Forward to the Past

These days there is increased awareness about how the body functions in both sports and dance. Many approaches to both work with body mechanics in order to increase efficiency and lessen the possibility of injury. There are also sports psychologists who work to make the mental attitude of those who compete at the highest levels ready for the stress of the battle and the aftermath of failure. There are people in dance that help professional dancers ease out of dance and into other careers.

So, do we do this any of these things with singers? As Ralph Cramden used to say, “Hardee har har.”

Singing is mostly still in the 19th century, hardly acknowledging the 21st, mostly stuck in mystery-land where teachers are arguing about belly in or belly out breath support or back muscles or expanded ribs, and lots of various “resonance strategies” be they in the forehead, eyebrows, hard palate, nasal passages, or some other spot in the head (never anywhere else). The idea that the voice (or the muscles involved in making sound) can be trained to do several different kinds of sounds on purpose, or that those tasks involve different responses in the mechanism is still, believe it or not, heresy in some places. This is analogous to the idea that runners should run in patent leather shoes or that swimmers should be competing with bloomers on, meaning it makes no sense but people do think it helps in spite of that.

How would it be if we did high speed photography of world class singers who have had careers for 20, 30, 40 or even 50 years, in any style, just to study the outside of their bodies while they sing? Maybe we would see similarities, in terms of styles, or voice types, or genders? How would it be if we asked a few people to have short video X-rays of their upper torso while singing, to see what is moving inside? How about having professional singers of all ages and backgrounds make recordings of the same two or three short songs, in several specific keys, just to compare whatever could be compared in a computer analysis? Why are we not looking at really efficient vocalists to see what we can learn from them about how they sing?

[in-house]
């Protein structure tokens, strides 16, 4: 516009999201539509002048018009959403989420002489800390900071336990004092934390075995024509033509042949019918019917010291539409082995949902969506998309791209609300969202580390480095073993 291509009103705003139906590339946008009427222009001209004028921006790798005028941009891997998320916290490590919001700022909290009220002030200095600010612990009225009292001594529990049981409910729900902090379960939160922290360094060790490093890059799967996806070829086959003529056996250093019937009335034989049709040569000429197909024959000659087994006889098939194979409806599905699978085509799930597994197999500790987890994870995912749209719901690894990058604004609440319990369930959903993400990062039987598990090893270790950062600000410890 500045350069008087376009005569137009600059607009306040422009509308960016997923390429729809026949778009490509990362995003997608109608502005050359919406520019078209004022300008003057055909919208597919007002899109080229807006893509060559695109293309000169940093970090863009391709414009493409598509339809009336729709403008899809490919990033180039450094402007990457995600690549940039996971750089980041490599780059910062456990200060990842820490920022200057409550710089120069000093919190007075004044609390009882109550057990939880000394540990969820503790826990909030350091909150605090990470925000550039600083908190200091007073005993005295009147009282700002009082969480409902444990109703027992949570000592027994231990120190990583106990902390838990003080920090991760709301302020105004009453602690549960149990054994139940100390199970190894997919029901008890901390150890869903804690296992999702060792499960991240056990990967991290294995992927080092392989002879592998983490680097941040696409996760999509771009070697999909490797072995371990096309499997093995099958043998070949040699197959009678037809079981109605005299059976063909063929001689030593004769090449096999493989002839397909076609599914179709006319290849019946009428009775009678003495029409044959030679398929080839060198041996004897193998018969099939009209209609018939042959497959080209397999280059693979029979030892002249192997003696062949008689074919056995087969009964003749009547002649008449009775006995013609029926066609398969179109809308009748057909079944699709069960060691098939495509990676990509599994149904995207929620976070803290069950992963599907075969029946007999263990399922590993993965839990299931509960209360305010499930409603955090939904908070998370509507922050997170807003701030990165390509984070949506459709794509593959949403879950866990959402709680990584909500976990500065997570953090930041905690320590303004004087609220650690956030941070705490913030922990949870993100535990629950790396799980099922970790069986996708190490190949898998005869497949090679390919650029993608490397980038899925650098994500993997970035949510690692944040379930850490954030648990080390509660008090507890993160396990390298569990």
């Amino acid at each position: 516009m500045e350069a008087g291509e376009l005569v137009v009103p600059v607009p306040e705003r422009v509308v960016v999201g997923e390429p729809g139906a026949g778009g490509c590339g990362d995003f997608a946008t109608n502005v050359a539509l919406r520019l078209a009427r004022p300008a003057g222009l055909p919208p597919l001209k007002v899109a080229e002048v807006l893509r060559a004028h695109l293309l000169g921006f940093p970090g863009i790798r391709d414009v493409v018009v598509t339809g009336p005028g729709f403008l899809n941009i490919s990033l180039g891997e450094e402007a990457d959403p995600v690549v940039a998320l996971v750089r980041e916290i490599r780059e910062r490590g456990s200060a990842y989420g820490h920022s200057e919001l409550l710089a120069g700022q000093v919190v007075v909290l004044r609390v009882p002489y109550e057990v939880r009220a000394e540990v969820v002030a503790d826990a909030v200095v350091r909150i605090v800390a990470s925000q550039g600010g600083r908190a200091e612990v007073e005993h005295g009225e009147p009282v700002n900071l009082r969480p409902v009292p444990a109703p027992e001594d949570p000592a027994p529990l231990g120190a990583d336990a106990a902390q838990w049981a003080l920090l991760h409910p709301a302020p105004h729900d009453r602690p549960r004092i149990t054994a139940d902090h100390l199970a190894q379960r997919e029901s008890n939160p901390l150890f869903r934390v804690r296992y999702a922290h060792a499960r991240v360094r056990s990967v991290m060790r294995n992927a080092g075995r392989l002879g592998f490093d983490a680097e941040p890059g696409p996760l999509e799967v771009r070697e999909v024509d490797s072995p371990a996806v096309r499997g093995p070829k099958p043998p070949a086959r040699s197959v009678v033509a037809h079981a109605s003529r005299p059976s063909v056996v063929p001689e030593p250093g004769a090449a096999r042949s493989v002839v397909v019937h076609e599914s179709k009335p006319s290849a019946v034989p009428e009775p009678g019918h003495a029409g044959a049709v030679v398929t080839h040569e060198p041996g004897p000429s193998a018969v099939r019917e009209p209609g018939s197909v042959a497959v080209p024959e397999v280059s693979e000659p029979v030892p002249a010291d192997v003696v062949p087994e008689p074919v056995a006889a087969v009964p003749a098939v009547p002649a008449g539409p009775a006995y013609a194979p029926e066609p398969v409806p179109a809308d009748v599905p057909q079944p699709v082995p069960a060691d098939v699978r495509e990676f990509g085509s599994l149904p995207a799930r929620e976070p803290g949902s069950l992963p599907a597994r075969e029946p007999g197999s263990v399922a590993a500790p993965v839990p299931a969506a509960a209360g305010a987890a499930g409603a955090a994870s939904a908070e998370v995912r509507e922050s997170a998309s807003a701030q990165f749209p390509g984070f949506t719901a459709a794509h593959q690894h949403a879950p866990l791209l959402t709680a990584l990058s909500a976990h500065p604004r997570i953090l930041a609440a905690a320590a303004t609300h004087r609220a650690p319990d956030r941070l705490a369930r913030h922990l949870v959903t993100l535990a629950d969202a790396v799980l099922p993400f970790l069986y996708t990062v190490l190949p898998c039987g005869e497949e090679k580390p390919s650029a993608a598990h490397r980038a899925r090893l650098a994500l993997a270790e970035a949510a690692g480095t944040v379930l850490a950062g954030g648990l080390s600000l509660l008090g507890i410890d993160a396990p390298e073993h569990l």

Most of the money available for research is aimed at vocal fold health. It goes to the university medical schools where the MDs study unhealthy throats. The money for acoustic research on healthy singers is next to nil, but what little there is also goes to schools that have research labs. In those cases, you get research done on college students or maybe college faculty, not on high level, long-term-career professional singers. There is money for speech pathology research because they do that work on unhealthy speakers, and for research on children with speaking issues. Is there money for research on a large group of professional singers who have been highly successful singing in any style for a long time? You can hear Ralph again with his mocking laugher……”Hardee har har”.

So, is it any wonder that we stay stuck in the 19th century? Is it any wonder that when we talk about singing voice function most singers and teachers of singing are in a kind of “huh” mentality?

Will it change? We can hope so, but I have no great idea of how unless some really wealthy singer decides to create a big lab and give it lots of money for the research I’m talking about. Hardee Har Har.

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3 thoughts on “Forward to the Past”

  1. Re. your fourth paragraph, there’s YouTube, which is turning into a huge and invaluable database of material, both visual and aural, and which is continually being added to. I feel sure that comparative studies and analyses are already being made. That’s a good start!

  2. YouTube is not science, nor research-based anything. I am talking about in a lab, with scientists, not a video library of random information. YouTube is a great reference for a lot of things, but not scientific information.

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